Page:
Flickr is great place to share your images, commune with other photographers, and even earn a little extra money. But, it is not the place for your professional portfolio.
Every serious photographer needs to offer prospects a professional portfolio online. Today, physical portfolios are optional; Web portfolios are standard for any photographer seeking business.
An online portfolio should be displayed on a creative Web site. A photographer may create her own, hire a designer, or enlist the services of a professional hosting service geared toward creative people, such as Livebooks.
Using a blog is good option. It offers many advantages over a standard Web site, such as easy updating and search engine optimization advantages. But, a blog also has some of the same drawbacks as Flickr.
Flickr is a community-building site. A photographer may share hundreds or thousands of images with the Flickr community. People can comment on photographs and share ideas. It’s a place where a photographer can get a second opinion on photography styles or a lighting scenarios. Most often the site is used to share images with friends and family.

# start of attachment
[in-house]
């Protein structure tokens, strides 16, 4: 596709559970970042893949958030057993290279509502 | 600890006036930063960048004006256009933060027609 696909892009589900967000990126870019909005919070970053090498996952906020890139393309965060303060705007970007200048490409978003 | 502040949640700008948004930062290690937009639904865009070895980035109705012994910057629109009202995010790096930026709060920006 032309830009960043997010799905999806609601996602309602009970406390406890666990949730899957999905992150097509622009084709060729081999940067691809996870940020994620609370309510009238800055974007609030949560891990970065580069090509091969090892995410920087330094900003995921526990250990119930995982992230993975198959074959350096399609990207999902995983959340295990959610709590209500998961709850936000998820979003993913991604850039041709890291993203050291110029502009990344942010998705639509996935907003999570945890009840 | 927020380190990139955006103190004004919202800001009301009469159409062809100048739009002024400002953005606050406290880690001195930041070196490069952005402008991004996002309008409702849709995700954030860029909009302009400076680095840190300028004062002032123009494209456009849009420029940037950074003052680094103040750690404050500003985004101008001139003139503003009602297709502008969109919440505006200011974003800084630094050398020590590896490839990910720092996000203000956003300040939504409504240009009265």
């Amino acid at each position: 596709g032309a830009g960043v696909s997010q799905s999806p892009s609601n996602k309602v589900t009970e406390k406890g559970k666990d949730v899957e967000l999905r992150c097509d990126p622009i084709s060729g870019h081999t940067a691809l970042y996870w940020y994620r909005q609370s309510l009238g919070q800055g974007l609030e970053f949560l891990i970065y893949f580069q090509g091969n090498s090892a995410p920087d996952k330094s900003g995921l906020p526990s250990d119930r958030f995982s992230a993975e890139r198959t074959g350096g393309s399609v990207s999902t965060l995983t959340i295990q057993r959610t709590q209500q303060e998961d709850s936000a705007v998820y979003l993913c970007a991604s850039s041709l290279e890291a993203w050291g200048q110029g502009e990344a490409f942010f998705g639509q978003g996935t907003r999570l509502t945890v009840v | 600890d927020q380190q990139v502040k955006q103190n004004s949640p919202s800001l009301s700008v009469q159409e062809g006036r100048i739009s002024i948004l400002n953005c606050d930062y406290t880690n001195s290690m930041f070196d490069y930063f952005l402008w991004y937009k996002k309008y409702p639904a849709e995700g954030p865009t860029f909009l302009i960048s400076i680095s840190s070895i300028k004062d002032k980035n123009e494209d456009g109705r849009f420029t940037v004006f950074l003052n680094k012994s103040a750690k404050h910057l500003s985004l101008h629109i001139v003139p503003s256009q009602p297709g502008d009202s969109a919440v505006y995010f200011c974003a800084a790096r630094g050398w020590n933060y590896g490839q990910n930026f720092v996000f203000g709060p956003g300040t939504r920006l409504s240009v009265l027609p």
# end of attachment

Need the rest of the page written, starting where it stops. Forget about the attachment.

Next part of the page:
Friends, family and random comments connected to your photos do not belong in your portfolio. It is not professional. A portfolio should be created and controlled to show a photographer’s very best work.
Flickr accounts often contain hundreds of unrelated images. A photographer should not make a potential client work hard to find her best photography. In most cases, the prospect will not even try. A portfolio needs to be organized and specific.
If the first few images are not what a customer is looking for, they will move on. If a potential client, unless they are looking for cheap stock images, notices a few images that offer a style that connects with them they may look for a Web site link. The photographer’s Web site is where the sale is made. If no site is available, then it may be assumed the photographer is an amateur and not for hire.
Opportunity lost. No fooling.